The irony is priceless; for everything else there's MasterCard.


  1. Aengus wrote:

    "I am definitely in favour of reducing the amount of cash we use"

    "Why not abolish the charge per transaction, and move towards a totally cash-less society?"

    Why do you feel this is a good idea? If I have 500 quid on my person, I can only lose it if I'm robbed, or if the currency falls drastically and suddenly. 'Electronic cash' solves the the first problem, doesn't solve the second, and in my opinion, leaves your money even more vulnerable than if it were in physical form.

    I'm trying to say what I mean without coming across like an insane Ron Paul supporter; failing pretty miserably. You get what I mean, though, surely?

    Tuesday, September 7, 2010 at 2:18 pm | Permalink
  2. johnl wrote:

    I guess a "totally cash-less society" is not a good thing. The phrase just rolls off the tongue.

    If the currency falls drastically and suddenly, your 500 euro in cash is still worth far less than it was, exactly as it would be if it were "electronic cash", in one of the eWallets we heard so much about in the 90s.

    The only way to escape inflation and currency fluctuations is by stepping out of the fiat money world, and returning to the gold standard (ho ho!) or bartering with shells.

    Your point is good though. Electronic money increases our reliance on the banks, and thus our vulnerability. Given the absolute state of the banking sector in Ireland, this is probably not desirable in the short-term.

    Tuesday, September 7, 2010 at 2:23 pm | Permalink
  3. David J Kearney wrote:

    My major problem with Debit Card purchases is the relative inefficiency of the terminals used to process them. Using your chewing gum example, if I paid for it using a euro coin, I'd have the transaction processed and my change in under five seconds. A skilled cashier could get this down to three. A fifty euro note would take but a second and a half more.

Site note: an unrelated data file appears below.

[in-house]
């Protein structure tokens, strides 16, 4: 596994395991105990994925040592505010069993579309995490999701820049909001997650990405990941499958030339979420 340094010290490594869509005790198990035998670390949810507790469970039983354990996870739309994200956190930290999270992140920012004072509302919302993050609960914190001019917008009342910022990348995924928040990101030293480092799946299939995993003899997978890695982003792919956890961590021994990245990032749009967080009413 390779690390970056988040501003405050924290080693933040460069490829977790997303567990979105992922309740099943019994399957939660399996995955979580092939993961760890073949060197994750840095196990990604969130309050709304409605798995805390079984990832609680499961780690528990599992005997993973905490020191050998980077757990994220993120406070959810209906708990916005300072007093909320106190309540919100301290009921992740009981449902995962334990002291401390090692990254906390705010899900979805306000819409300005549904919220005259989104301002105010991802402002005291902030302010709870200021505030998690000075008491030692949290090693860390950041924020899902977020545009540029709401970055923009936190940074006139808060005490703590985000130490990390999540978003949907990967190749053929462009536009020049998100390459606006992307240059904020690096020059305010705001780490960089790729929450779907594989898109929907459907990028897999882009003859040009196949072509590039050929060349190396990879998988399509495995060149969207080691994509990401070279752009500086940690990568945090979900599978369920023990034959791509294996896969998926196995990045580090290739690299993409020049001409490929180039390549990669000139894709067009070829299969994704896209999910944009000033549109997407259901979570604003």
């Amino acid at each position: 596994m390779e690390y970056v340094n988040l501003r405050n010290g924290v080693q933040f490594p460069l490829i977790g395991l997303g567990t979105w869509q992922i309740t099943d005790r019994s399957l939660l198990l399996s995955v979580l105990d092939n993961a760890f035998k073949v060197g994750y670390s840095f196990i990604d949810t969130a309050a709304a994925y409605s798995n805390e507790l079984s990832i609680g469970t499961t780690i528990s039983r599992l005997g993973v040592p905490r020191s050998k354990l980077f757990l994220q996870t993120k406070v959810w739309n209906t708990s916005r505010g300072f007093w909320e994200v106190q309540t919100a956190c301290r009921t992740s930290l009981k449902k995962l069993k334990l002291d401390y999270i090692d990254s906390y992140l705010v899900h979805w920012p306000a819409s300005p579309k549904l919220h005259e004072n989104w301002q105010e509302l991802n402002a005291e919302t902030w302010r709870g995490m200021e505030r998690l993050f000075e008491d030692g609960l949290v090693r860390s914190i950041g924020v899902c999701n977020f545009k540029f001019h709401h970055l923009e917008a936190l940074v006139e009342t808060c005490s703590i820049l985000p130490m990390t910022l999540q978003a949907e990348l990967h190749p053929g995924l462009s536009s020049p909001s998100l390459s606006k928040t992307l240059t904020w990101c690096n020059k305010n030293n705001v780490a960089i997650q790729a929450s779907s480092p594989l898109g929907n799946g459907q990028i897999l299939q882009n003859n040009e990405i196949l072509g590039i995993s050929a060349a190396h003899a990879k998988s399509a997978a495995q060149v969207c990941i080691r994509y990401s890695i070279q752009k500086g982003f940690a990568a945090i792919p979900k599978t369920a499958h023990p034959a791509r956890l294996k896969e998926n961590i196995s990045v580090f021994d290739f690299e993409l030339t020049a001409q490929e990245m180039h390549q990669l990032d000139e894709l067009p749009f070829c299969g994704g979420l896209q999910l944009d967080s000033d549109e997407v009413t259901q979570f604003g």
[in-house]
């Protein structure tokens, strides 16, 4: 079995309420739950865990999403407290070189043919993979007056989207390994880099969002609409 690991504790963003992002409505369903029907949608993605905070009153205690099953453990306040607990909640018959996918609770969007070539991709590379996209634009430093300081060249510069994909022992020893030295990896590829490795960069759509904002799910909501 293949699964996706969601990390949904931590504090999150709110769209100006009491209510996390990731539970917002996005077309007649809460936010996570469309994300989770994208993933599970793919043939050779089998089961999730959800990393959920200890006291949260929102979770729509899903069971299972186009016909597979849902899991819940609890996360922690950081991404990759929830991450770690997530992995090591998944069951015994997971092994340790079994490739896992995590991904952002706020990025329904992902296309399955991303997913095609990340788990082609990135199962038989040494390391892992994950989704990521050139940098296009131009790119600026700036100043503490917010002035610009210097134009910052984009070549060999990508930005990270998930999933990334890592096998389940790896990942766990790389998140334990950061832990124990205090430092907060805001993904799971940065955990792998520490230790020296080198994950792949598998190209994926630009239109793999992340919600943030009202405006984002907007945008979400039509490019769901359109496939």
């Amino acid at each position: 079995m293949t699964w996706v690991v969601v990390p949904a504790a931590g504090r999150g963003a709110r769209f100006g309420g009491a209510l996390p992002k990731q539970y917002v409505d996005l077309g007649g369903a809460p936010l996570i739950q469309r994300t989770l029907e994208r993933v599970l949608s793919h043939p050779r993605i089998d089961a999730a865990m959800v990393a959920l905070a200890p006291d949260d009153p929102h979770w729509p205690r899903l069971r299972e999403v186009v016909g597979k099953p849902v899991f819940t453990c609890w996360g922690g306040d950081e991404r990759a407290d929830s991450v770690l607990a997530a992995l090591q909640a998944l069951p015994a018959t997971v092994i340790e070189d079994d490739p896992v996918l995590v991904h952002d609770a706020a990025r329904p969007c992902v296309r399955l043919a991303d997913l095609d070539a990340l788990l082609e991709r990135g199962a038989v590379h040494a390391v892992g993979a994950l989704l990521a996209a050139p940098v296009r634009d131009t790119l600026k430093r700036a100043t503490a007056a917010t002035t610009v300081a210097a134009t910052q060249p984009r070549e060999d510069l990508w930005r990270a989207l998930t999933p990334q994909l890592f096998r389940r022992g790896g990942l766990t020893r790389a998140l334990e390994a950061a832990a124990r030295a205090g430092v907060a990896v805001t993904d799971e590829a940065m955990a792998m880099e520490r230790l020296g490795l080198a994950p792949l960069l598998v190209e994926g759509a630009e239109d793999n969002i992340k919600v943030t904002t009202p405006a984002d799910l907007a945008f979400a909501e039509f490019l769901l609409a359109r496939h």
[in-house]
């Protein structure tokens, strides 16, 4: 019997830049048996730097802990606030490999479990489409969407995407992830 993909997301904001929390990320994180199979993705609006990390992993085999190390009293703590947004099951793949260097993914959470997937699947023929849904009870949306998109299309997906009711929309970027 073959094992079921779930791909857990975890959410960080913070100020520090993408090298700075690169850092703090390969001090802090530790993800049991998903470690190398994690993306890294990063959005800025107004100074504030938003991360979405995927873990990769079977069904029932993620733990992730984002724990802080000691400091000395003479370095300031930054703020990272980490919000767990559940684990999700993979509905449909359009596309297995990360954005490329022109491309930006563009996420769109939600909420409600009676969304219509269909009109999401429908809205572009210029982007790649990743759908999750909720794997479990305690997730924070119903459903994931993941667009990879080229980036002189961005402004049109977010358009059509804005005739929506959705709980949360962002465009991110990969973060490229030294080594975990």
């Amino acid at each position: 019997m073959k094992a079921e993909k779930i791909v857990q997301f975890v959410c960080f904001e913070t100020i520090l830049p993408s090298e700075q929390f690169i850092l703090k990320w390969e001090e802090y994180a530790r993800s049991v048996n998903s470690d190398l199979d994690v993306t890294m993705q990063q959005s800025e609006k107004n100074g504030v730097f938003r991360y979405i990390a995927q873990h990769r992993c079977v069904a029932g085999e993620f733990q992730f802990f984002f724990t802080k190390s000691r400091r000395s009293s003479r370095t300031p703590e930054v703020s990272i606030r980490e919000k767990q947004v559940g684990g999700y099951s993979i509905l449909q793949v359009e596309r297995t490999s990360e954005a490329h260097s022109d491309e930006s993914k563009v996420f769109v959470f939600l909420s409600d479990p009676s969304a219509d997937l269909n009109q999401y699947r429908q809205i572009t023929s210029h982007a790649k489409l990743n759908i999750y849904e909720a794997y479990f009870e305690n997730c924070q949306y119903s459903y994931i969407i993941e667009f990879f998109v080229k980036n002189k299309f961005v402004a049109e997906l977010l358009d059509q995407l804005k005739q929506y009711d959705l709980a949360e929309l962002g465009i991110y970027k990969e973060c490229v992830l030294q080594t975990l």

When I worked in that food poisoning outlet in Sandyford, our terminals regularly took between 10 and 15 seconds to process the transaction, and that was after the customer had entered their pin.

    Even with a high speed line, I think you'd struggle to buy the gum with your Laser Card in under 10 seconds (handing the card to cashier to receiving your receipt)

    On both sides of the till, what may seem like a paltry time amount ("sure it's only 7 seconds") can actually be very frustrating. If there's 10 people in front of you each taking an extra 7 seconds, that's over a minute extra you'll have to wait. Not very convenient, esp in convenience stores.

    If you are serving a line of customers all paying on credit card, then you have to deal with their increasing impatience, and the chance they will just get bored of waiting and leave (This would happen a lot in work when it was busy and people were paying by card)

    Until POS card transactions become as quick or quicker as the cash alternative (such as contactless cards) cash should, and will, remain king.

    Friday, September 10, 2010 at 12:12 am | Permalink